In Australia, the interconnected grid frequency is held to a nominal frequency of 50 Hz, to be within ± 0.15 Hz 99% of the time. The accumulated time error may not be more than five seconds.
Excerpt from the AEMO Frequency Report Reference Guide:
The various Australian power utilities do a pretty good job of maintaining the target frequency and accumulated time error within the stated limits. AEMO publishes reports on this monthly - for the month of June 2013 the accumulated time error in Queensland varied between + 2.40 and -3.77 seconds.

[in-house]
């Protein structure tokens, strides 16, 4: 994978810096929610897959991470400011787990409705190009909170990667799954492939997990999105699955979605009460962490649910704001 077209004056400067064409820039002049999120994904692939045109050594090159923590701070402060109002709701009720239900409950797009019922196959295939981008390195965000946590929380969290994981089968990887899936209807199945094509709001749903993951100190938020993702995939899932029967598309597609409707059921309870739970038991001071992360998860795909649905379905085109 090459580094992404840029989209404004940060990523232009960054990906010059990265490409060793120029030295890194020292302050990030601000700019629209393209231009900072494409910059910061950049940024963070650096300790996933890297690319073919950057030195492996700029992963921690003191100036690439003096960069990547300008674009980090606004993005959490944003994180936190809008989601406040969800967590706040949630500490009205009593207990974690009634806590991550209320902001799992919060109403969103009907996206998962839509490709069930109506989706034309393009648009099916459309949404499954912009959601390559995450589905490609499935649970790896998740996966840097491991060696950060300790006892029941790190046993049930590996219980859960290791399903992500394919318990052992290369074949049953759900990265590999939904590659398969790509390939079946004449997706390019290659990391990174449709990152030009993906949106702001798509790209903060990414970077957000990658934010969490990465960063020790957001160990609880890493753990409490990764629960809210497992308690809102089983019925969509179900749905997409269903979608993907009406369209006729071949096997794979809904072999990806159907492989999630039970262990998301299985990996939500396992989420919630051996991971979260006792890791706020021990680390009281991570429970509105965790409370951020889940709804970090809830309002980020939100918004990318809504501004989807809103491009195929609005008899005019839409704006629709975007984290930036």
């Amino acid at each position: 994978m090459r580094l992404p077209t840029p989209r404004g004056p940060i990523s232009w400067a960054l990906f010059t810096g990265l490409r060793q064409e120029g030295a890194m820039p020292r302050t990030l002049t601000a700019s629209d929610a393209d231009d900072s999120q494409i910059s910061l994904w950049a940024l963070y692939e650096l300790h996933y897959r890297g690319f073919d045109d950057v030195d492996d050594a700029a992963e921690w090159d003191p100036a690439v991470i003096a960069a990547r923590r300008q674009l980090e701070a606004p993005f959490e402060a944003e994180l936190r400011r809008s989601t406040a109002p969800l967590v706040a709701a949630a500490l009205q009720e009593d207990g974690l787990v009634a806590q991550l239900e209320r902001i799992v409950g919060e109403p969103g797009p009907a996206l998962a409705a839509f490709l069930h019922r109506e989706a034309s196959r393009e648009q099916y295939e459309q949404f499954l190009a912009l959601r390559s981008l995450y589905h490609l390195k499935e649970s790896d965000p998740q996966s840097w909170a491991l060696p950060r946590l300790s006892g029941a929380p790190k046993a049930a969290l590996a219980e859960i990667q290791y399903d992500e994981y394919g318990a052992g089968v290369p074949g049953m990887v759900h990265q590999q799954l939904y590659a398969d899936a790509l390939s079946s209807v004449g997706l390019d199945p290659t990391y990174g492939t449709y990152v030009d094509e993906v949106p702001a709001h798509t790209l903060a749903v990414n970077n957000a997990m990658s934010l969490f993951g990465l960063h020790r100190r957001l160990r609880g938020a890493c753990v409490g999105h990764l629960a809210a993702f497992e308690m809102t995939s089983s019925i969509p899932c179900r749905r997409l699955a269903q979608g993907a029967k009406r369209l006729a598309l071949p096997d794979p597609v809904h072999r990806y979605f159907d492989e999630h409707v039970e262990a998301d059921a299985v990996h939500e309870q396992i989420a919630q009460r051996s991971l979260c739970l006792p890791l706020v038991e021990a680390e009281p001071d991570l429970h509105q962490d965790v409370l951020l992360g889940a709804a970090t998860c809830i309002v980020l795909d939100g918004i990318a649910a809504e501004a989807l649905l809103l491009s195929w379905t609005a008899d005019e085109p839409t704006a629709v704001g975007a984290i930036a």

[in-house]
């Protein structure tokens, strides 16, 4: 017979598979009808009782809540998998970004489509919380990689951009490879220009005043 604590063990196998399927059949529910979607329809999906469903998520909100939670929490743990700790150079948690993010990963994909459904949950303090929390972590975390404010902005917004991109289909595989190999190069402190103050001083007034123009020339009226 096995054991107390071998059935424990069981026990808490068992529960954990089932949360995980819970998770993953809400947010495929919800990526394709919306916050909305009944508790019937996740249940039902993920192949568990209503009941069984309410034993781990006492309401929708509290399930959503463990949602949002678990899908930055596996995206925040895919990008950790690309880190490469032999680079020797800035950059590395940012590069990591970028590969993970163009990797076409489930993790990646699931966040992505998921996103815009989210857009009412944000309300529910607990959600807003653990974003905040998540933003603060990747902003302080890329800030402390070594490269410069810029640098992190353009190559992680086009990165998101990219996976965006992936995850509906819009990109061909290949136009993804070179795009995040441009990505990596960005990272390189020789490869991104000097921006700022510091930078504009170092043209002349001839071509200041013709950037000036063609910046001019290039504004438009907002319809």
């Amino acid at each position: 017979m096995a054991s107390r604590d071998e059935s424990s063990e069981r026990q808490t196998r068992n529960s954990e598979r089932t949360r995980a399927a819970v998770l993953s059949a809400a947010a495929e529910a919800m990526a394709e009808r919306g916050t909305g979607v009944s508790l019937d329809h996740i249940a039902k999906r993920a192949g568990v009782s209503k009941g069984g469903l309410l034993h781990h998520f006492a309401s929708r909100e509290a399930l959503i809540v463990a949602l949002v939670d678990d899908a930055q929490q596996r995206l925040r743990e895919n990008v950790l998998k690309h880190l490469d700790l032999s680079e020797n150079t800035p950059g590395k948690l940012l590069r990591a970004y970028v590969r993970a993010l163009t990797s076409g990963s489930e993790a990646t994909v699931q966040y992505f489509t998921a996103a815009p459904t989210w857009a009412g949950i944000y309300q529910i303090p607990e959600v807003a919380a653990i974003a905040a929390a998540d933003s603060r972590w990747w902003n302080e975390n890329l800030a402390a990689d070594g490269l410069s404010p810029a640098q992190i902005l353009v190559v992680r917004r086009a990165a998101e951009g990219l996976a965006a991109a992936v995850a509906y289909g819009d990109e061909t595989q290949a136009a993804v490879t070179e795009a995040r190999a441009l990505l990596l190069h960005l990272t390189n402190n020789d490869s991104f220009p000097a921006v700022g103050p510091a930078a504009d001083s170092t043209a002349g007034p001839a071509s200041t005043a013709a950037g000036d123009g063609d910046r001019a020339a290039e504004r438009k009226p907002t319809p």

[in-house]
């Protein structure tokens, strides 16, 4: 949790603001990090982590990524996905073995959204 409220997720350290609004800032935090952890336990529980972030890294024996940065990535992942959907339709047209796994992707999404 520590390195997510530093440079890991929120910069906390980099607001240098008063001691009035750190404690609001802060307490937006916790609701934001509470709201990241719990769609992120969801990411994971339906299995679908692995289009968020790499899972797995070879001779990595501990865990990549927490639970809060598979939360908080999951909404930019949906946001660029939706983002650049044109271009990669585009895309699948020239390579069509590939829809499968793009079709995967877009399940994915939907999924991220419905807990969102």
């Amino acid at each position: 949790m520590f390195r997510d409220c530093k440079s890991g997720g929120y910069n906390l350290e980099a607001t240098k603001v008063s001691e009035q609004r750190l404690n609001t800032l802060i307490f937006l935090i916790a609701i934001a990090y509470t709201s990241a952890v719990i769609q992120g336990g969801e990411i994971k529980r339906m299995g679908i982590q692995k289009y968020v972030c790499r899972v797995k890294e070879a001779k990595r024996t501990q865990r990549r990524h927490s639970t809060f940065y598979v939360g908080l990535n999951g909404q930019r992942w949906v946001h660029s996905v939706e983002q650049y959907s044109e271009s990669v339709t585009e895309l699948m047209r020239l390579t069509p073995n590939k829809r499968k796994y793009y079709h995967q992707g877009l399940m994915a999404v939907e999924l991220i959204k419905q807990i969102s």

From this, we can conclude that the 50 Hz power system frequency is an OK clock signal - but only so long as your time-keeping device has uninterrupted access to the power grid!
Here is a list of conditions that may cause you to lose your mains power, and therefore your time reference:
- Someone turns off the mains power switch to your device
- A circuit breaker trips in your house
- The power goes out on your street
- A transient fault occurs on the distribution network - enough to result in a brief 200ms auto-reclosing cycle
- A major fault occurs on the transmission network - the grid goes black in your area
You would almost certainly be better off finding some other way to keep time. A GPS time receiver (ref. "IRIG B") is common in applications where precise time keeping is required, such as power systems protection relaying.